Like many of us, I have a whole backlog of TV and movies that I’ll watch “some day”. Having grown tired of this, over the last year or so I’ve been making an effort to scratch some of these names off the list.
One of the oldest entries on that list is 1967’s “The Prisoner“.
Well, turns out Shout Factory posted the entire series — in HD, no less — over on YouTube, free with (easily blocked) ads.
I finally dipped my toe in with Episode 1, and well, the rest is history. The Prisoner is way, way, WAY ahead of it’s time. I thoroughly recommend it. It’s a real mind-fuck at times (especially in that first episode). It’s easy to see the influence it’s had on other shows (like LOST, for instance) in the decades that have followed it’s airing.
But this isn’t a series review — I’ve stopped at Episode 6, The General because I noticed something that would be fun to note and archive.
The episode (at least as far as I’ve gotten) concerns a visiting professor who’s seemingly developed a technique to teach students 3 years worth of education in 3 minutes. A test of the technique works quite well on the citizens of ‘The Village’ and our protagonist, Number 6. But not everything is as it seems, naturally.
Anyway, the professor is not a willing participant in this. In fact, he’s seen trying to escape from The Village at the opening of the episode, causing a mad chase to ensue, dragging him back in time for his ‘lecture’.
In the scene I paused on, the professor is urgently authoring some typewritten notes in his room. A couple Village scientists burst in, and drag him away. Meanwhile, another scientist, quite pleased with the current results, begins feeding the documents into a machine (the prop seems to be a Xerox 660 desktop copier with the name plate altered).
While I can’t vouch for the detail present in the original airing, this HD version of the series renders the text VERY visible, if upside-down.
So let’s see what he was writing!
- 2 - a person washing up during the d??es and Sunday morning ?nd a cleaner working all day Saturday and Sunday morning. Theatre Outings ---------- ---- Secretary reported that 52 17/6d seats @ 12/6d each had been booked for the Cinerama production "Grand Prix" on Wednesday 5th April. Coach has also been booked. Football Section -------- ------- Alf Hunter[?] has asked for twelve pairs of football shorts. As some of the present white shorts are missing he also asked if it would be possible for the new ones to be old gold because he did not know of any local team with that colour, then perhaps players would resist the temptation to 'borrow' H.G.K. shorts for other matches. The cost of the shorts would be between 16/- and 18/- per pair and this was agreed. Darts ----- Secretary asked, subject to Treasurer's Report, to purchase two dartboards. This was agreed. Treasurer's Report ------------------- Jack Howtree said our bank balance stood at £263, less outsanding bills to [?] of approximately £151, but receipts from "Hawaii" are still to come in. Chairman asked for a full statement of balances and Jack Howtree agreed. Bar Committee ------------- Frank War?sle has agreed to replace Peter Hancock on the Bar Committee while he is away on location. George asked if a replacement could be found for Christine on the Bar Committee. It was agreed Brian Dolan sit as new ?????r. It was also agreed that the Bar Committee should meet[?] fortnightly, dates to be arranged by members concerned. [?] ...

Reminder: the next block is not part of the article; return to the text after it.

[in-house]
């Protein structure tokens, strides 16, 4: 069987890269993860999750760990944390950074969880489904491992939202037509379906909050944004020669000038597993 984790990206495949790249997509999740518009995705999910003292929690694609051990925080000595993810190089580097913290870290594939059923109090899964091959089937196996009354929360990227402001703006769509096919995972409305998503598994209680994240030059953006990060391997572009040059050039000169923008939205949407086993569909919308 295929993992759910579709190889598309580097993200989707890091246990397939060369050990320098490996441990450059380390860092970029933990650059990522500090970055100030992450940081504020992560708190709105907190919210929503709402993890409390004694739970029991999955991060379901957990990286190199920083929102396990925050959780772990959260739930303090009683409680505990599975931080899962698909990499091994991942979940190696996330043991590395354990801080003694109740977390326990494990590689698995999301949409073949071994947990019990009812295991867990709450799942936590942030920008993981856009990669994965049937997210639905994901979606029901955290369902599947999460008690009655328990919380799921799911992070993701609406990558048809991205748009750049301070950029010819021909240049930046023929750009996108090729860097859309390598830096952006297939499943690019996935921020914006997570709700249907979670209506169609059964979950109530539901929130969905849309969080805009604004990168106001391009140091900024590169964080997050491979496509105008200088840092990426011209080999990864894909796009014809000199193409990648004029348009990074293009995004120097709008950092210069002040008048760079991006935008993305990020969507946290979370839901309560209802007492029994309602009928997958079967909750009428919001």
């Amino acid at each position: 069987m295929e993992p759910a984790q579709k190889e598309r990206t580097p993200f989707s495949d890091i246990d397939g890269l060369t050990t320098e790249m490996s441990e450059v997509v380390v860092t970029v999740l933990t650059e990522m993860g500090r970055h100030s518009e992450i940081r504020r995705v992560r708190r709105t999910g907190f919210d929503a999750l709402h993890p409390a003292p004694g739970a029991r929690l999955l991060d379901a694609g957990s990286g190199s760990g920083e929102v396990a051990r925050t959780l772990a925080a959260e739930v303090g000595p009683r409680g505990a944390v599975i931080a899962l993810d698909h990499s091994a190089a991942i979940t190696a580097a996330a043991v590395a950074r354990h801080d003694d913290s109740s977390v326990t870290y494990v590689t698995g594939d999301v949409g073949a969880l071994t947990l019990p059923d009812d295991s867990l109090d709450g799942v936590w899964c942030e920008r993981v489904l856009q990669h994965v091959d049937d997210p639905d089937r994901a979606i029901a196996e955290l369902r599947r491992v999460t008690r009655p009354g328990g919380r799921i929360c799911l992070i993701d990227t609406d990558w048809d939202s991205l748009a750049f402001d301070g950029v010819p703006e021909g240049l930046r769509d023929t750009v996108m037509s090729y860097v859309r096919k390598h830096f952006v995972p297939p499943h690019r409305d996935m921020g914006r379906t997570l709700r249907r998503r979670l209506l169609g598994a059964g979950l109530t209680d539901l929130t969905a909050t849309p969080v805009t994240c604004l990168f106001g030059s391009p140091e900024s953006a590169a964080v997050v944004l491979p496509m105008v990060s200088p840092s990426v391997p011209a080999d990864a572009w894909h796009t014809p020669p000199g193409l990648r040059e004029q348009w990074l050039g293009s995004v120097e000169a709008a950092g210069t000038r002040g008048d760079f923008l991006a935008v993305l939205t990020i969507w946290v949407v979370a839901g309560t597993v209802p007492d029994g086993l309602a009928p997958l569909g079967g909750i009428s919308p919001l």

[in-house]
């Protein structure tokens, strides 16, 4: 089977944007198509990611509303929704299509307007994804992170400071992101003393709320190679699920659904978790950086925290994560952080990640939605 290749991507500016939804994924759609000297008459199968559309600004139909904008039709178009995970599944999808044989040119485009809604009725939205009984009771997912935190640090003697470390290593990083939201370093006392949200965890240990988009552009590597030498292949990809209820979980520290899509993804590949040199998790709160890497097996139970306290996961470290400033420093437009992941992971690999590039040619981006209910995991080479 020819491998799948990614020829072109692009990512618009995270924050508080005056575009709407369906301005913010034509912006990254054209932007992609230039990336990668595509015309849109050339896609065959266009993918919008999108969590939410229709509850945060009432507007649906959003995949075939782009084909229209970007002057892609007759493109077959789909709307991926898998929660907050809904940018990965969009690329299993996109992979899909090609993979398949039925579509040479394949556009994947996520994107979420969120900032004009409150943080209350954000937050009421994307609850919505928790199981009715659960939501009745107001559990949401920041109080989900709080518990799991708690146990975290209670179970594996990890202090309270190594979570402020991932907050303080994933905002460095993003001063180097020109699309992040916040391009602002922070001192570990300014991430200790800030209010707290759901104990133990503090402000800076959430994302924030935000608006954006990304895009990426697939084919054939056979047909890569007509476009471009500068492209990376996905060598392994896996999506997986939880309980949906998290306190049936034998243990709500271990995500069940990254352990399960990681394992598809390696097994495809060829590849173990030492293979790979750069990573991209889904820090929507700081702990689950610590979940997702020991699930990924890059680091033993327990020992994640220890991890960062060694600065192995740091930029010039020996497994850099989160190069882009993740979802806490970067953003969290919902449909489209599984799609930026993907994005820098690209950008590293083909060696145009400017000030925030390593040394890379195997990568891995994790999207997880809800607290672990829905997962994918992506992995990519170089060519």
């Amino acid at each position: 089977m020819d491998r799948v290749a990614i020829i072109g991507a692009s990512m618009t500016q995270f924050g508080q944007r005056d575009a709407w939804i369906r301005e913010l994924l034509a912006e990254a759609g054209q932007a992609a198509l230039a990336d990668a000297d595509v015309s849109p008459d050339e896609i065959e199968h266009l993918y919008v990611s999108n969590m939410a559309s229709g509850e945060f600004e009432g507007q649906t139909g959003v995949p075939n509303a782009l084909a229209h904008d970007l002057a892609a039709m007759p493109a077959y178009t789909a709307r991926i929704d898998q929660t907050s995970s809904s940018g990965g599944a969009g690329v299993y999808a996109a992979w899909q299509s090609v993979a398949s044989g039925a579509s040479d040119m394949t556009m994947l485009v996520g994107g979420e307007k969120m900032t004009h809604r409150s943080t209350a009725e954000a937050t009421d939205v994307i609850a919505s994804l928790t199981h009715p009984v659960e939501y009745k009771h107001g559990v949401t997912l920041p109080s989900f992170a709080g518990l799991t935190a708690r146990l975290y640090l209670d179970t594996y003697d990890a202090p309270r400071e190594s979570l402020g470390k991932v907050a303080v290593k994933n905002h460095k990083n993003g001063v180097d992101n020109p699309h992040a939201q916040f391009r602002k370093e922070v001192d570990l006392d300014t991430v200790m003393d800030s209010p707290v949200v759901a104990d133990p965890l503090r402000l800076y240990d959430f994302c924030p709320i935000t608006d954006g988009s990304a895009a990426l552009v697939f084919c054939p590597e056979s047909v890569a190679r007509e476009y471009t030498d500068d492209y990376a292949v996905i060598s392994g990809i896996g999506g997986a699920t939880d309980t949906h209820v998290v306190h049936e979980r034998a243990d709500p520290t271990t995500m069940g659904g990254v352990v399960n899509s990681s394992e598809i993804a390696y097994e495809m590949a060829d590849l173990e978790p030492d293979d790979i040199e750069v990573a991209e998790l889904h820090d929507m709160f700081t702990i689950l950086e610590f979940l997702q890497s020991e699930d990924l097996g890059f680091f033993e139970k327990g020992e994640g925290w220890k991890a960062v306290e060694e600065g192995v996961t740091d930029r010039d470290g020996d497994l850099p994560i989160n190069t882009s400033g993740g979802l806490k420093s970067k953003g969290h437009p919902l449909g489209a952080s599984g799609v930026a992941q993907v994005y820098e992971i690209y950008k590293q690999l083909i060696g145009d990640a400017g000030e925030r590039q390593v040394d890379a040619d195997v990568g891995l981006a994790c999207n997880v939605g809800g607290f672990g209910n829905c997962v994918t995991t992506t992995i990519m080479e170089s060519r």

(NOTE: I tried my best on this. Anywhere I was unsure, I tried to mark it with question marks.)
Obviously this has absolutely nothing to do with the show, and wasn’t intended to be read by the audience.
It’s unsurprising that this text is clearly sourced from the UK considering The Prisoner was an ITC production. There seems to be a pattern of the letter
s, especially, having the hammer not strike hard enough. Makes critical pieces of this tough to puzzle out.
I went through several frames of the episode. The paper actually appears twice, once at 20:38 and again in another, similar scene with the same props at 43:36. Pieces of it are clearer than others depending on the frame, but I used all of them, and some visual tweaking in Photoshop to draw out details.
There’s a little more at the bottom of the page but it never appears in focus on-screen.
This one helps ground the text in the mid-1960s. At least December 1966, since the Cinerama production “Grand Prix” was released on 1966-12-21. If I’m reading that correctly, it looks like they reserved 52 seats valued at 17 shillings, 6 pence, but gotten at a bulk discount? (I may be reading into it there.)
I did a bit of research (thanks, dv!) and all I could turn up was a showing at the Abbey Cinerama Theater in Liverpool. Turns out the ‘Liverpool Echo’ newspaper (PDF) was dated April 5th, 1967 – the exact date in question.
- Alf Hunter? Seems right.
- H.G.K.? N.G.K.? H.G.H.? None of them produce anything obviously related… I tried rugby football, soccer, various sports clubs, etc. I’ve come so close, but never quite close enough.
- Congrats on the dartboards.
- Jack Pawtree? Jack Rawtree? Jack Rowtree? Jack Howtree? Jack Hawtree? You’d think having TWO examples of it on the page would be a bit of natural error correction. I dug around some directories and census data and couldn’t find anything that made any of those favored over the other.
Bar Committee (probably)
- Frank Warsale? Frank Warcole? Frank Wargale?
- Peter Hancock
- Brian Dolan
I really busted my ass trying to connect these dots. Shockingly, I got the most traction on the Cinerama section. The rest… lots of little clues, but nothing substantial. I could spend a lot more time on this and maybe start opening my wallet to some better tools, but this is about as much as I can squeeze out of this little OSINT side quest on a Saturday.
If you know anything, found something, or just have an observation I might have missed, hit me up on Twitter.